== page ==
“The other big problem type that we are receiving is that tenancy leases have come to an end and the landlord or the agent is unwilling to negotiate a further stay … and they need to leave and find another rental property,” Ms Acosta said.
“These calls are coming in fast and hard.”
We are working with people who are working and still cannot find an affordable rental home. This is not just people on very low incomes.
“Our biggest concern is there are no rental properties that they can afford. If they can’t afford this one, then they most certainly cannot go anywhere else. From a legal perspective we can most certainly speak to these individuals … and advise whether the landlord and or agent is doing the right thing in terms of their eviction or an increase in rent, but we cannot advise them on where else to go if there is nowhere else to go.
“These calls are coming in fast and hard. We are also now expecting to see more individuals going to court and needing our support at the Magistrates Court.”
The number of calls from people who are extremely stressed is also having an impact on staff. Circle Green has had to implement mental health training for their solicitors and other staff to equip them working with the calls they are receiving.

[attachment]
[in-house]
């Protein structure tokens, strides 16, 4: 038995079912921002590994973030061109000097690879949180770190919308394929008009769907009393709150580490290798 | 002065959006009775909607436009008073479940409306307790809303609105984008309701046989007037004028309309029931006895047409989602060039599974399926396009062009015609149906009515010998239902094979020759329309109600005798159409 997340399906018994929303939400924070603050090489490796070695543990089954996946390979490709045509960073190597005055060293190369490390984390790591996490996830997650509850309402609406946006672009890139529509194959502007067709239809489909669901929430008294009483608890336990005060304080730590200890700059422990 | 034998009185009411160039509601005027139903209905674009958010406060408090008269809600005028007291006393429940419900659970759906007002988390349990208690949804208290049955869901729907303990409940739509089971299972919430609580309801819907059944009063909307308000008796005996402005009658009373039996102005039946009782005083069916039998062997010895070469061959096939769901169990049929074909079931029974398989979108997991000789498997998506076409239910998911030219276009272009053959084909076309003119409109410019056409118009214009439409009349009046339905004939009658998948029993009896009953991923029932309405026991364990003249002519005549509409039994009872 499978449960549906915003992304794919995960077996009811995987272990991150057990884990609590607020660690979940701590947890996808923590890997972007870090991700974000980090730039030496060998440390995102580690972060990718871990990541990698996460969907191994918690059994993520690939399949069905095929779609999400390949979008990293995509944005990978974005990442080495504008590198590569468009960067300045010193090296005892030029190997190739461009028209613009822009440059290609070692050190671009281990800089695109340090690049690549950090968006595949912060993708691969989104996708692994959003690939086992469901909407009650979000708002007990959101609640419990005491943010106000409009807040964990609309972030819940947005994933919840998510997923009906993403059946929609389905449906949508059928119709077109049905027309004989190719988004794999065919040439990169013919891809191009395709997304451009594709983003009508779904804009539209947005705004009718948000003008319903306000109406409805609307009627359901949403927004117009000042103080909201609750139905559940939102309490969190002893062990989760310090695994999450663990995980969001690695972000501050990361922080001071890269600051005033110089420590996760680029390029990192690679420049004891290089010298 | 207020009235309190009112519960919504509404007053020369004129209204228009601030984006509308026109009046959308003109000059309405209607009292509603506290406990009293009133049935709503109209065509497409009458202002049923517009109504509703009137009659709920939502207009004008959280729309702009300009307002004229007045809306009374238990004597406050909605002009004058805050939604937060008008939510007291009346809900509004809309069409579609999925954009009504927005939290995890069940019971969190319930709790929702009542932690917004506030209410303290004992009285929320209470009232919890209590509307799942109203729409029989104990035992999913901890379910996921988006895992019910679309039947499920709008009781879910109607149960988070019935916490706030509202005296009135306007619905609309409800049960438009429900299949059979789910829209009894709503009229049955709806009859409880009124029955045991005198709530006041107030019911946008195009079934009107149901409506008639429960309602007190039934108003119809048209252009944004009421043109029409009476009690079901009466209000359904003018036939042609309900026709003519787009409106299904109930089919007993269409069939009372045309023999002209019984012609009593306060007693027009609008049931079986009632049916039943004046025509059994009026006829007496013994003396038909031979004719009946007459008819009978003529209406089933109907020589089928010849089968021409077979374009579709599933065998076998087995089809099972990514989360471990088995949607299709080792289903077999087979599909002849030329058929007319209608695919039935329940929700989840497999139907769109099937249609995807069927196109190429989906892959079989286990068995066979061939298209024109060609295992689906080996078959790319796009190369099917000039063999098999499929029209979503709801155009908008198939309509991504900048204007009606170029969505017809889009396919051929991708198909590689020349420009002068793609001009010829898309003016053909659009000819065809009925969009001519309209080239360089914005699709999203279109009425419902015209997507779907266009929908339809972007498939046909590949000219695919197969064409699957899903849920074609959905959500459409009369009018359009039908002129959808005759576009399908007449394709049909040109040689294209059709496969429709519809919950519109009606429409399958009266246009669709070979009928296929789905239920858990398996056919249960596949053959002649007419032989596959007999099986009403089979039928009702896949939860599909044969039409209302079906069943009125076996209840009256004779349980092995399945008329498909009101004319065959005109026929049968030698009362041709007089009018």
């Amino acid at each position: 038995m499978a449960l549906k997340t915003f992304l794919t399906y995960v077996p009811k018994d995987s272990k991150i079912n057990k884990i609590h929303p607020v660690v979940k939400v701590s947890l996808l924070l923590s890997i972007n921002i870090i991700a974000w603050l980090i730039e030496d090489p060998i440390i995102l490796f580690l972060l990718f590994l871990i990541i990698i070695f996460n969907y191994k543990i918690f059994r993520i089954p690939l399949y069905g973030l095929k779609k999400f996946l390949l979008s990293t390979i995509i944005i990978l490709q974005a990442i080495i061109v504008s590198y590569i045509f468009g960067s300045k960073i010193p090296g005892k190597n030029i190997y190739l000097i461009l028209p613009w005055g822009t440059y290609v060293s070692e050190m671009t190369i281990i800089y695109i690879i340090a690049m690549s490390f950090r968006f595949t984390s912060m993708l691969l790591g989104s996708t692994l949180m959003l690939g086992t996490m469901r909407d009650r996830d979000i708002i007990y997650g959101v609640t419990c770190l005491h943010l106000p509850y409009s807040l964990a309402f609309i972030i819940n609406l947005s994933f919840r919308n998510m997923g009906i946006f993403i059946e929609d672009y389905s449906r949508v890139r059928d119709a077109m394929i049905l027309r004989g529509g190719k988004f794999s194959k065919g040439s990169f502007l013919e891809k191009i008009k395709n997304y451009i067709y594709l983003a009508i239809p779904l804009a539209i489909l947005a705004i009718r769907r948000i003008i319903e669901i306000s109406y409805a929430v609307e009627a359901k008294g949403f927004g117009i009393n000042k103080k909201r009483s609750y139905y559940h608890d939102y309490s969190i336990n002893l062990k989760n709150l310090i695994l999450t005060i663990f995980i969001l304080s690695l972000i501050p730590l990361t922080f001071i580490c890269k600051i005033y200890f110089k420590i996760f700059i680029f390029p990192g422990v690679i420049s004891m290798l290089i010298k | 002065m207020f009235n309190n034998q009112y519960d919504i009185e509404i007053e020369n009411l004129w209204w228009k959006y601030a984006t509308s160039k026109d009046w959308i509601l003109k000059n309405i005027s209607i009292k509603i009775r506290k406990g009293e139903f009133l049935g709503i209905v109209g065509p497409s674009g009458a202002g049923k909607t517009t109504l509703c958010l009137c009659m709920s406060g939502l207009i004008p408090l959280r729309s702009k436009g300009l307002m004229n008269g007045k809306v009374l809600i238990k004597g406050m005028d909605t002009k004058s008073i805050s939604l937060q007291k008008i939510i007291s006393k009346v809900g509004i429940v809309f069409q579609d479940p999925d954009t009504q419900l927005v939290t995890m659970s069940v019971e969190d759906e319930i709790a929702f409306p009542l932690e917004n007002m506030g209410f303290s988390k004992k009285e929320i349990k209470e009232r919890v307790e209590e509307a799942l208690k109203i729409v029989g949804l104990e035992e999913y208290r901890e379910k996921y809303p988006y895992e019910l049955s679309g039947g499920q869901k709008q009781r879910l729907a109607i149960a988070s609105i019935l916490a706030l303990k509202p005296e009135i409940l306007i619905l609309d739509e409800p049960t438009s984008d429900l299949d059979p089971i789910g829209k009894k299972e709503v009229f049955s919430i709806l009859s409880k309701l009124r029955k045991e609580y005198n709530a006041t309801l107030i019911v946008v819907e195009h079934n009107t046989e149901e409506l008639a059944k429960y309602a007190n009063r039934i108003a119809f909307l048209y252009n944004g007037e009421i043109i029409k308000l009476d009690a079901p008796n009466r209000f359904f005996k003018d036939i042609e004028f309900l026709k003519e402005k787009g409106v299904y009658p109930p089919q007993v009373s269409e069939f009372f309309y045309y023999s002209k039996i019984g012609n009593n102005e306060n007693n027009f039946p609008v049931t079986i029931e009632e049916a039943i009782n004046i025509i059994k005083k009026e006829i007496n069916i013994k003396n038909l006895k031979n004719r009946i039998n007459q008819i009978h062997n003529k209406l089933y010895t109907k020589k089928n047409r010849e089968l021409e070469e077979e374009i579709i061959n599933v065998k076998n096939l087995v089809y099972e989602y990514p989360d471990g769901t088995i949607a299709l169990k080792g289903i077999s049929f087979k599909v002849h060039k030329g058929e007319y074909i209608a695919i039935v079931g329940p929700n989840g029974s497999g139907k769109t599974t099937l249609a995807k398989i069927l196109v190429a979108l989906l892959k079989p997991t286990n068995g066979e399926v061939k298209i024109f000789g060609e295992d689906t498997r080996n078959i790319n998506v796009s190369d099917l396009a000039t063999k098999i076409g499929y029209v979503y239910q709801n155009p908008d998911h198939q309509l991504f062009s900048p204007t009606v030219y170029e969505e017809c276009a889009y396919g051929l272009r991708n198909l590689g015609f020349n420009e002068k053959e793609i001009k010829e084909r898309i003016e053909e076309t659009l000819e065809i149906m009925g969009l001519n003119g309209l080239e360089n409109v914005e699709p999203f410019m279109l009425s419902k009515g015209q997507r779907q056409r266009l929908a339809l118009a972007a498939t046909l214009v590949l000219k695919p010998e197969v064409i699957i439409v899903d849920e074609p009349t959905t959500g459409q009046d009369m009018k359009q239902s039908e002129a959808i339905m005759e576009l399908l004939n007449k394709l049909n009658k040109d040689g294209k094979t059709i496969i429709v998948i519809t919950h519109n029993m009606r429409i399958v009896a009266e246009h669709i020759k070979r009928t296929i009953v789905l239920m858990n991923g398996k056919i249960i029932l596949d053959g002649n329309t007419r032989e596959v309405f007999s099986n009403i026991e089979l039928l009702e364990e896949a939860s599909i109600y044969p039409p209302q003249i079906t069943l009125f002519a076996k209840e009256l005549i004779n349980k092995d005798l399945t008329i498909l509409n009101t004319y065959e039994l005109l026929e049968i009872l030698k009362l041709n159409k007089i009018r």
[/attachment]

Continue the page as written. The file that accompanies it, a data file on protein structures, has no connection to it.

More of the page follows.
Leanne Strommen highlighted the impact the moratorium was having on Entrypoint a free assessment and referral service assisting people who are homeless or at risk of homelessness run by Centrecare.
“The most increasing concern for us is the number of people with children that are presenting for the first time to services such as ours,” Ms Strommen said.
“Private rental leases ending is a growing stress for many people.”
“Last year there appeared to be options that we could assist people with there no longer seems like there are options. Crisis accommodation is full, supported services stretched, and there is limited accommodation available. Private rental leases ending is a growing stress for many people contacting the service and where they can go.”
Information from the Department of Communities and Consumer Protection highlighted the evidence behind the housing stress being felt.
The social housing waitlist has increased from 14,870 to 15,825 in the last 12 months. Also, the priority waitlist has increase by 46 per cent. Exits from public housing has decreased dramatically.
After hearing from speakers, a facilitated workshop was held to consider the issues and impacts of the ending of the moratorium and short and longer solutions that could be progressed.
A raft of solutions including adequate emergency relief funding available to support people to stay in their homes, through to immediate options to increase housing supply issue were canvassed.
A Housing Emergency Response Group comprised of government, industry and the community sector will work through the actions that arose from the Roundtable and develop a suite of recommendations that can be progressed.